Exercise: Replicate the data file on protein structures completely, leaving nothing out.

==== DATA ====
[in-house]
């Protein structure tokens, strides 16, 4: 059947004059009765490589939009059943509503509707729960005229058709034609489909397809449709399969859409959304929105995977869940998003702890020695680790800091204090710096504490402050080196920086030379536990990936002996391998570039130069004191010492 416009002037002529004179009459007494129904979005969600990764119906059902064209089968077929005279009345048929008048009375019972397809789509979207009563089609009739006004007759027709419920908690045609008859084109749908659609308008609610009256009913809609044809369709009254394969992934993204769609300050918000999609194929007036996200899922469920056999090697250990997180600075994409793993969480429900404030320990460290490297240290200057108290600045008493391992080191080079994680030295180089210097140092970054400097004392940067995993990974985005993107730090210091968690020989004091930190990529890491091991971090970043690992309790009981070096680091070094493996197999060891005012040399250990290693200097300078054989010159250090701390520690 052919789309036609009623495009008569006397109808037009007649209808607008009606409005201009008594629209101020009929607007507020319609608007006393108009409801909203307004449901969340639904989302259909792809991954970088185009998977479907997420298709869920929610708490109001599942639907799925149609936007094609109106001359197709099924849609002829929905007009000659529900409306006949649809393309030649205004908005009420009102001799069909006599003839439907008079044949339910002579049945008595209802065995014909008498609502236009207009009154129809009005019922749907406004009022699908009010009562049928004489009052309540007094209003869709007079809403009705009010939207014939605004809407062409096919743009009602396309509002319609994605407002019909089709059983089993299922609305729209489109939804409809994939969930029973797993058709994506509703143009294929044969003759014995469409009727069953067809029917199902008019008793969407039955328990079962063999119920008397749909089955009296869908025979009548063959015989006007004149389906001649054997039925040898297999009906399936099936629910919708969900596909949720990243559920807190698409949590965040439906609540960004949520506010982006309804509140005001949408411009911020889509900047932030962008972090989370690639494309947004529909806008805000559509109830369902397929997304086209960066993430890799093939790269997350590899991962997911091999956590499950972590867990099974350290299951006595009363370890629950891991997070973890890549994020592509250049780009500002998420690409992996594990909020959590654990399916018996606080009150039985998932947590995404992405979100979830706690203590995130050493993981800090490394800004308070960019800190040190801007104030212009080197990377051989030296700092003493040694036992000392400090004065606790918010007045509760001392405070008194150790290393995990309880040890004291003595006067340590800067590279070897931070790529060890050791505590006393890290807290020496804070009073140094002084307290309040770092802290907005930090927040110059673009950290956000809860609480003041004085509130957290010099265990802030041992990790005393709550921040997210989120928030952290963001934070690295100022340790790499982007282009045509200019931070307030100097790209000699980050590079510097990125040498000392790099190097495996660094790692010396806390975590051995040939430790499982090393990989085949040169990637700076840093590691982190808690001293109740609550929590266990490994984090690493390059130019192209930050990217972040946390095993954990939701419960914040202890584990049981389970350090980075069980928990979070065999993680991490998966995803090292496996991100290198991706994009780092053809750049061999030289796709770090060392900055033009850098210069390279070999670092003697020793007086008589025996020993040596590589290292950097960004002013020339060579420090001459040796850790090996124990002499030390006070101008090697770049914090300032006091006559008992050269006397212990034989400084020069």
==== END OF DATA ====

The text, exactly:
[in-house]
């Protein structure tokens, strides 16, 4: 059947004059009765490589939009059943509503509707729960005229058709034609489909397809449709399969859409959304929105995977869940998003702890020695680790800091204090710096504490402050080196920086030379536990990936002996391998570039130069004191010492 416009002037002529004179009459007494129904979005969600990764119906059902064209089968077929005279009345048929008048009375019972397809789509979207009563089609009739006004007759027709419920908690045609008859084109749908659609308008609610009256009913809609044809369709009254394969992934993204769609300050918000999609194929007036996200899922469920056999090697250990997180600075994409793993969480429900404030320990460290490297240290200057108290600045008493391992080191080079994680030295180089210097140092970054400097004392940067995993990974985005993107730090210091968690020989004091930190990529890491091991971090970043690992309790009981070096680091070094493996197999060891005012040399250990290693200097300078054989010159250090701390520690 052919789309036609009623495009008569006397109808037009007649209808607008009606409005201009008594629209101020009929607007507020319609608007006393108009409801909203307004449901969340639904989302259909792809991954970088185009998977479907997420298709869920929610708490109001599942639907799925149609936007094609109106001359197709099924849609002829929905007009000659529900409306006949649809393309030649205004908005009420009102001799069909006599003839439907008079044949339910002579049945008595209802065995014909008498609502236009207009009154129809009005019922749907406004009022699908009010009562049928004489009052309540007094209003869709007079809403009705009010939207014939605004809407062409096919743009009602396309509002319609994605407002019909089709059983089993299922609305729209489109939804409809994939969930029973797993058709994506509703143009294929044969003759014995469409009727069953067809029917199902008019008793969407039955328990079962063999119920008397749909089955009296869908025979009548063959015989006007004149389906001649054997039925040898297999009906399936099936629910919708969900596909949720990243559920807190698409949590965040439906609540960004949520506010982006309804509140005001949408411009911020889509900047932030962008972090989370690639494309947004529909806008805000559509109830369902397929997304086209960066993430890799093939790269997350590899991962997911091999956590499950972590867990099974350290299951006595009363370890629950891991997070973890890549994020592509250049780009500002998420690409992996594990909020959590654990399916018996606080009150039985998932947590995404992405979100979830706690203590995130050493993981800090490394800004308070960019800190040190801007104030212009080197990377051989030296700092003493040694036992000392400090004065606790918010007045509760001392405070008194150790290393995990309880040890004291003595006067340590800067590279070897931070790529060890050791505590006393890290807290020496804070009073140094002084307290309040770092802290907005930090927040110059673009950290956000809860609480003041004085509130957290010099265990802030041992990790005393709550921040997210989120928030952290963001934070690295100022340790790499982007282009045509200019931070307030100097790209000699980050590079510097990125040498000392790099190097495996660094790692010396806390975590051995040939430790499982090393990989085949040169990637700076840093590691982190808690001293109740609550929590266990490994984090690493390059130019192209930050990217972040946390095993954990939701419960914040202890584990049981389970350090980075069980928990979070065999993680991490998966995803090292496996991100290198991706994009780092053809750049061999030289796709770090060392900055033009850098210069390279070999670092003697020793007086008589025996020993040596590589290292950097960004002013020339060579420090001459040796850790090996124990002499030390006070101008090697770049914090300032006091006559008992050269006397212990034989400084020069």